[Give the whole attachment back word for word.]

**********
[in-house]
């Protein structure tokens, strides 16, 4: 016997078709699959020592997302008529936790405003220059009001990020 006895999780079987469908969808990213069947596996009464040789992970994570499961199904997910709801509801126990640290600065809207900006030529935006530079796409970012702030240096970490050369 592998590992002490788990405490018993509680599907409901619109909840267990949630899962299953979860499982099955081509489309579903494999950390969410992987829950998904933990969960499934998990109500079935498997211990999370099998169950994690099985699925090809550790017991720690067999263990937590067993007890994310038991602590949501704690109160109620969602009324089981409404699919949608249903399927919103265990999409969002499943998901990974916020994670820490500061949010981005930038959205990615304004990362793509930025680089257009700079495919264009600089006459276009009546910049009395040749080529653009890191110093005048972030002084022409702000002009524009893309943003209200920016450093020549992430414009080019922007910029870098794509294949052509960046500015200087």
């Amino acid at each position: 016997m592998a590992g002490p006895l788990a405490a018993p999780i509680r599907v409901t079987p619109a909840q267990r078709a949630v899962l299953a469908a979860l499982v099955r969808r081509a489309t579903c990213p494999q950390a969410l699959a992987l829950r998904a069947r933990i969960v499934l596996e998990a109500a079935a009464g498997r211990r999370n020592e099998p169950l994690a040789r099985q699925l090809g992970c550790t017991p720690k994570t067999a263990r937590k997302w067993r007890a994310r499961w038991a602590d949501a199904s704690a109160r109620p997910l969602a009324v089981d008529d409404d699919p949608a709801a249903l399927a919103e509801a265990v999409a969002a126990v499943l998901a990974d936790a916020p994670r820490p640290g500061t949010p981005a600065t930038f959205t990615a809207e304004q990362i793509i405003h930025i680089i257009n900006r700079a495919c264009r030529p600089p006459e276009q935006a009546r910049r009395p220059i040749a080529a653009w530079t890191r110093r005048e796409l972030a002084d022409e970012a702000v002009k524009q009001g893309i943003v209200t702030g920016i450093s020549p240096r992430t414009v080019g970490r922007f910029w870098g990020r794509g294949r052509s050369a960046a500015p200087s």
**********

[in-house]
């Protein structure tokens, strides 16, 4: 016997078709699959020592997302008529936790405003220059009001990020 006895999780079987469908969808990213069947596996009464040789992970994570499961199904997910709801509801126990640290600065809207900006030529935006530079796409970012702030240096970490050369 592998590992002490788990405490018993509680599907409901619109909840267990949630899962299953979860499982099955081509489309579903494999950390969410992987829950998904933990969960499934998990109500079935498997211990999370099998169950994690099985699925090809550790017991720690067999263990937590067993007890994310038991602590949501704690109160109620969602009324089981409404699919949608249903399927919103265990999409969002499943998901990974916020994670820490500061949010981005930038959205990615304004990362793509930025680089257009700079495919264009600089006459276009009546910049009395040749080529653009890191110093005048972030002084022409702000002009524009893309943003209200920016450093020549992430414009080019922007910029870098794509294949052509960046500015200087």
């Amino acid at each position: 016997m592998a590992g002490p006895l788990a405490a018993p999780i509680r599907v409901t079987p619109a909840q267990r078709a949630v899962l299953a469908a979860l499982v099955r969808r081509a489309t579903c990213p494999q950390a969410l699959a992987l829950r998904a069947r933990i969960v499934l596996e998990a109500a079935a009464g498997r211990r999370n020592e099998p169950l994690a040789r099985q699925l090809g992970c550790t017991p720690k994570t067999a263990r937590k997302w067993r007890a994310r499961w038991a602590d949501a199904s704690a109160r109620p997910l969602a009324v089981d008529d409404d699919p949608a709801a249903l399927a919103e509801a265990v999409a969002a126990v499943l998901a990974d936790a916020p994670r820490p640290g500061t949010p981005a600065t930038f959205t990615a809207e304004q990362i793509i405003h930025i680089i257009n900006r700079a495919c264009r030529p600089p006459e276009q935006a009546r910049r009395p220059i040749a080529a653009w530079t890191r110093r005048e796409l972030a002084d022409e970012a702000v002009k524009q009001g893309i943003v209200t702030g920016i450093s020549p240096r992430t414009v080019g970490r922007f910029w870098g990020r794509g294949r052509s050369a960046a500015p200087s």